“a” Divided by Zero is Real

NOTE – This discussion assumes that number theory is related to reality. That is speculative to say the least, but it may still be a useful exercise. 


           In arithmetic we say that a number divided by zero is undefined; it has no meaning. What does that mean? 

           Arithmetic is a static system. a/b = c is about a stable, defined relationship between numbers. Division is the opposite operation from multiplication. Starting with a number a we can get a unique number c by dividing a by b. a/b = c means that b*c = a. If b = 0, that is the same as saying that c multiplied by 0 is equal to a. But there is no number c that will give any non-zero number a as a result of that operation. Starting in elementary school we are sometimes led to believe that there is a number “infinity” that is the inverse of 0, and this somehow solves the problem. 

           A little thought shows it doesn’t. If a divided by 0 equals infinity, then infinity times 0 would have to equal a. Let’s give a value to a. Say a = 3,457. So 3,457 divided by 0 equals infinity, and infinity times 0 equals 3,457. But then that relation must be true for any value we give to a, so infinity times 0 equals 5, or 657, or 2,345,678, or ??. If someone just asks us what infinity times 0 equals, it could be anything. It’s now a that is undefined. 

           The problem is that infinity isn’t a number. It’s a process. A process takes time, which means it can’t be part of a static system, so infinity can’t be invoked in arithmetic. 

           And infinity isn’t just any kind of process; it’s a process that never ends. Here’s how it works. 

           In algebra, we use letters of the alphabet to represent numbers, but we reserve the last letters of the alphabet (x and y particularly) to represent place holders for numbers that we want to change according to some defined process while keeping the other numbers constant. So I’ll change the equation to a/x = y. In this equation, a is some number that stays the same while we change the value of x (which will change the value of y). If x = a, the left side of the equation becomes a/a, which equals 1 no matter what number a represents. If x is greater than a, a/x is less than 1. If x is less than a, a/x is greater than 1. 

           Starting with x = a, I’ll make x get smaller by dividing it in half over and over again. Each time I do this, a/x gets bigger. In theory, I can keep dividing x in half forever, so y = a/x means y will keep getting bigger forever. This is what we mean by infinity. You can see that since dividing a number in half over and over will never reach 0, we can never get a final answer to the equation a/0 = y. That’s why we say that a/0 is undefined. (This is Zeno’s famous paradox in a different form.) 

           End of story? Maybe not. 



           In calculus we find a way to identify in some situations a value for a function y = a/x as x approaches 0. That’s one way around the problem (still regarded as “handwaving” in some circles), and I think it indicates something important about our universe.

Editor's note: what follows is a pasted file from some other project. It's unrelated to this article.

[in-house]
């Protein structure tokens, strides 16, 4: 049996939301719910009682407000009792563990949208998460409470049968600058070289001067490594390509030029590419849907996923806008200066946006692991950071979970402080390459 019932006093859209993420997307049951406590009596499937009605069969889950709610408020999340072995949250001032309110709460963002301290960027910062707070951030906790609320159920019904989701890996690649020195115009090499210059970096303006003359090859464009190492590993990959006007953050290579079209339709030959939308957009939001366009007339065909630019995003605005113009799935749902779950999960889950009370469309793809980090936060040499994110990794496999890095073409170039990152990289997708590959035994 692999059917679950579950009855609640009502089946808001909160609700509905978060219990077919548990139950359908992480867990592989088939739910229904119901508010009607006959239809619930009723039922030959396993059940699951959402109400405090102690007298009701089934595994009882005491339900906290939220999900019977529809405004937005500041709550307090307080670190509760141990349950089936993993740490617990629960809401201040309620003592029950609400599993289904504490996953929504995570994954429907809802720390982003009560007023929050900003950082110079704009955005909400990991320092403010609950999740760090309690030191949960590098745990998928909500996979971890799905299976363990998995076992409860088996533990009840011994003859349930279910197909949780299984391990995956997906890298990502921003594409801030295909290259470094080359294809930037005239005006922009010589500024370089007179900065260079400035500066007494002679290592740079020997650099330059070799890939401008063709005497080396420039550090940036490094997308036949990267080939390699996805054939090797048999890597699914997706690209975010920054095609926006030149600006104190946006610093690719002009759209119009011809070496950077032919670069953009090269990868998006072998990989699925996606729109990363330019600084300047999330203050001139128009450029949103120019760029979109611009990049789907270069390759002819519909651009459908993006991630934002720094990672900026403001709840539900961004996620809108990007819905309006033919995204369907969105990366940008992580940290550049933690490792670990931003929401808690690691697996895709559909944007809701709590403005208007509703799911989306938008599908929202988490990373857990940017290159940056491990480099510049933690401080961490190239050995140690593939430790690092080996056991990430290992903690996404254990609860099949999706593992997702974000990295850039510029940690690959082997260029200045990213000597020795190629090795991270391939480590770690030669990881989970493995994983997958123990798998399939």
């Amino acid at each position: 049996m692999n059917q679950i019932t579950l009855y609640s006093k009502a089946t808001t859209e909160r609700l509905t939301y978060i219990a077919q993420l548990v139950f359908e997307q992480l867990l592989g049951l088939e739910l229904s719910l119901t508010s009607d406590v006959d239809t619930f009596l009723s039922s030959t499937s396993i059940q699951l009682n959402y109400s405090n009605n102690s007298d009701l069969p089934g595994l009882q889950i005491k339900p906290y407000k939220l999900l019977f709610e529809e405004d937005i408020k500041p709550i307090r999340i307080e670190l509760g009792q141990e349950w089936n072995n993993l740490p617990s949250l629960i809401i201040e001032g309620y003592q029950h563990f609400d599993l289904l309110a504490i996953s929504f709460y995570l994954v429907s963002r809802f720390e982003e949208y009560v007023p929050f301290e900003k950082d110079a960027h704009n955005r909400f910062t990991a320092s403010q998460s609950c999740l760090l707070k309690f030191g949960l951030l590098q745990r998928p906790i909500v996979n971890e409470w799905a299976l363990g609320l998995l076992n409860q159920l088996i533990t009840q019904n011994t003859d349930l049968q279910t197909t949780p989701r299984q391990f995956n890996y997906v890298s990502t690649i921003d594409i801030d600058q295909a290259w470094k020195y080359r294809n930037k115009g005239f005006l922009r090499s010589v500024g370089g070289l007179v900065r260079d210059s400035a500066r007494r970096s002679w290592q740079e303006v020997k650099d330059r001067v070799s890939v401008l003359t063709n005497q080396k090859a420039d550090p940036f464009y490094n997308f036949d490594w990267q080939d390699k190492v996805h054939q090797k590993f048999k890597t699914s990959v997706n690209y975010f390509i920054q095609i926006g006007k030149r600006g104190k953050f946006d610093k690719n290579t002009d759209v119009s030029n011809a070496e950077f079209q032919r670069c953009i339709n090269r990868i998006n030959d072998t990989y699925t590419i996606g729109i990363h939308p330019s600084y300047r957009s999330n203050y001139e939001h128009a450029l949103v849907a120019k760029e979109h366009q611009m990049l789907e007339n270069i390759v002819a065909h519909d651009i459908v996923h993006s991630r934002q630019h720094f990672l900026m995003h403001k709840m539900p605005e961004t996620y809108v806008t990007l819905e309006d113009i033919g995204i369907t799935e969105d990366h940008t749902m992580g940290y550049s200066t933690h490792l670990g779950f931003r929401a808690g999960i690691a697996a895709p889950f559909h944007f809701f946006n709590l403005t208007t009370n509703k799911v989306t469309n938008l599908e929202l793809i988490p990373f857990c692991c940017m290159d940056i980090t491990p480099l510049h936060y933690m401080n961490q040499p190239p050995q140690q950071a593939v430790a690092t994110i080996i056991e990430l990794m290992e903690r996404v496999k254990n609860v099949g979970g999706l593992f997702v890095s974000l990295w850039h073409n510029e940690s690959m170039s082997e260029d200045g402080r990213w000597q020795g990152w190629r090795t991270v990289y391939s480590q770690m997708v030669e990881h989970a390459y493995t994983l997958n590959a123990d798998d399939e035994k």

Here’s a step further. 

           Remember I said “in theory” I can divide x in half forever, so the approach of x to zero is effectively 0 and the increase of a/x is unbounded. But as Yogi Berra said, “In theory, theory and practice are the same. In practice, they’re not.”  

           Because x can’t get to zero in the real world, the progression of the value a/x as x approaches zero must effectively stop at some point, some number, below a certain upper limit. It’s an actual number. Its value may be taken to be real since the world has moved on and stopped calculating. At that point a value is fixed for y = a/x, with x ~= 0 but not 0

           What is that upper limit? It’s where the world stops calculating. In the real world there isn’t any difference between this very large number and infinity, no matter what the mathematicians say. 

           Note that this is different from the convergence of a series. It’s similar to the non-repeating, unending calculation of decimal places for an irrational number, which we calculate to the point where it matters to us. A value for y is determined only by the decision of the world to stop calculating. 

           That is useful if consciousness is involved in creating the world, or more accurately, in creating our perception of the world. To us, as conscious beings, they are the same. 

           This is another way into the worldview I have developed in other essays: reality is consensual. 

           When do we let go of one infinite progression (or regression) and move on to the next? Our mutual consciousness decides this. That is one definition of a moment. Mathematically, a moment is a point in time and has no duration, but in the real world it must. Its duration is small, and we can make it arbitrarily smaller if we want to, but we can never make it zero. We must all agree on duration if we are to share the same world. 

Hugh Moffatt